Let us pause here and ask the working man seriously this question. If these men succeed in their effort to “rescue” you from the “monopolies” that oppress you, who will afterwards rescue you from the religious monopoly into which they seek to drag you? And bear in mind that a religious monopoly is the most terrible and formidable of any the earth has ever seen. My friends, when ministers go about on such business as this, deliberately pandering to the socialistic tendencies of the laboring classes and truckling to the dogma of the Catholic church, that the priests have a right to dictate to the people how they shall act and speak, carrying this principle into their own Churches, even boasting that they control certain numbers of votes which they are willing to trade off for political favors. When ministers go about on such business they are everything but ministers of the gospel. And that the gospel will be, nay has been, rejected in the prosecution of their nefarious schemes, I will show you. There was held in Columbus, O., last February what was called the Ohio International Sabbath convention, held in the interests of Sunday legislation, and was supposed to represent the entire denominations in the state. A large number of prominent speakers were present including Dr. Wilbur F. Crafts and Hon. Thomas McDougall of Cincinnati who had been specially invited. I want to show you that this gentleman presented the gospel of Jesus Christ as the proper means of regenerating mankind, and that this convention (having among it vice president and others of the National Reform association) deliberately rejected the gospel and refused to allow the gentleman to speak again. I make extracts from the speech which can be found printed in full in the American Sentinel, Oakland, Cal., issue of April 3.TDC May 22, 1889, page 3.60

    “Being in full sympathy with every well directed and reasonable movement for a better observance of the civil Sabbath, I respond to your call on me to speak. The evils existing and complained of are in our large cities (speaking of the indulgence etc). How is existing law to be enforced in them? Their welfare is the problem of the statesman and the Christian.TDC May 22, 1889, page 3.61

    Any law on this subject which depends for its enforcement on a resort to a jury, in the existing state of public sentiment in our large cities, must be of necessity a failure under any fair system of selecting a jury which represents the community from which it is drawn. What, then is to be done? Seek the highest good attainable. The redemption of the masses in our large cities and their elevation to a better observance of law is to be sought through the gospel of Jesus Christ. Ministering in His name, go to their homes, seek their welfare, educate them by the power and teaching of Jesus Christ, and there will come to you that reform you seek. They are waiting for his service, his education. Not in conventions; not in resolutions; not in the fiats of legislation, but give your time, money, prayer, and service to carrying to the homes of the toiling masses the beneficent gospel, and you will elevate and reform, as nothing else can do or will, those whom you now regard as the enemies of the Sabbath. Let us learn that this is an intensely practical question, presenting questions for our consideration difficult to solve and which no legislation can solve. The roots of the evil are deeper; they need the gospel of Christ as the power to give us what we desire. Abandon agitation and service for the unattainable and consecrate your time money, prayers and service to carrying to those for whom Christ died, His gospel of love and his ministry of service.” In the very next meeting after this address, a motion was made “that this convention is not in accord with Mr. McDougall’s speech.” The motion was carried unanimously and without debate. A similar meeting had been arranged in Cincinnati for the following Saturday for Mr. McDougall to speak, but when the committee read his Columbus speech they waited upon the gentleman and asked him if the speech he made at Columbus embodied the sentiments he expected to express at Cincinnati. Upon receiving his reply that it did, they requested him not to attend the meeting, and as Mr. McDougall replied that he was not in the habit of going where he was not wanted—“the speaker of the meeting”—was not present. Now then, in repudiating the doctrine of Jesus Christ, are these men not logically consistent? Certainly they are, because if they can make men righteous by legislation what need have they for the Gospel? Further, can these political ministers be followers of the meek and lowly Jesus, who repudiated politics, and said “My kingdom is not of this earth.” The Gospel of Christ does not consort well with political scheming; and suggestions to preach the Gospel and to work by Gospel methods and means are not palatable to the political preacher.TDC May 22, 1889, page 3.62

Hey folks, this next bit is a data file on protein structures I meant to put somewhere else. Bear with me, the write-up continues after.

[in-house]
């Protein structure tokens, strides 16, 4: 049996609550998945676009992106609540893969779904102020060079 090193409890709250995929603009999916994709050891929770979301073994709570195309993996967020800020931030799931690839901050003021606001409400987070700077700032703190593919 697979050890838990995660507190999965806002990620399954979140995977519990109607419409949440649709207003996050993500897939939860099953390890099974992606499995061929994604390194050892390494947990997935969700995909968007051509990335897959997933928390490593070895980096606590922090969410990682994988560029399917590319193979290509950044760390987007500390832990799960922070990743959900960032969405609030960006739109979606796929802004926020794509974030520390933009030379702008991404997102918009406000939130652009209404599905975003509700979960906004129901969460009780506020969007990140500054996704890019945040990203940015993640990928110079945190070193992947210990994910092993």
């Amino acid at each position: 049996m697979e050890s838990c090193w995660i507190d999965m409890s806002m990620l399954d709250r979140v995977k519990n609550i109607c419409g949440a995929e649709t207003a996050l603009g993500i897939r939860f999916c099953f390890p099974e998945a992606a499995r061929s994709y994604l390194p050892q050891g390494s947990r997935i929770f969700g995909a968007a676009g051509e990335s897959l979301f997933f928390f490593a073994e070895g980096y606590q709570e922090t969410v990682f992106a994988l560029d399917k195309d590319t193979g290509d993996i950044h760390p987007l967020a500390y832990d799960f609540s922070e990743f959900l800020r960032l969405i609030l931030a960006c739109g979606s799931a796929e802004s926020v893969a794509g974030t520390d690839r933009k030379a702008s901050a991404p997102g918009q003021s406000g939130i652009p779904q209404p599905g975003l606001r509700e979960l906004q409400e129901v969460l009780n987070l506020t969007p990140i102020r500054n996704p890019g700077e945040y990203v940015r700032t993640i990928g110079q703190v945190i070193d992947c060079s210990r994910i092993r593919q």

Under our constitution and government this country has been the example to all the world. Its example has carried forward all nations into a broader light. Is not this a grand testimony in favor of our constitution and country as it now is? When then, those men attempt to alter the religious and civil freedom which we now enjoy, and which has been such a regenerating power, by its example on other nations, and seek to substitute for it enforcement of religious legislation and religious intolerance, relegating the nation back into the dark ages again, what will be the consequences to other countries? Why they will degenerate backward also, the papacy will again rear its head and become supreme, and a living image of it be set up in our own country upon a papal basis.TDC May 22, 1889, page 3.63

    Larger font
    Smaller font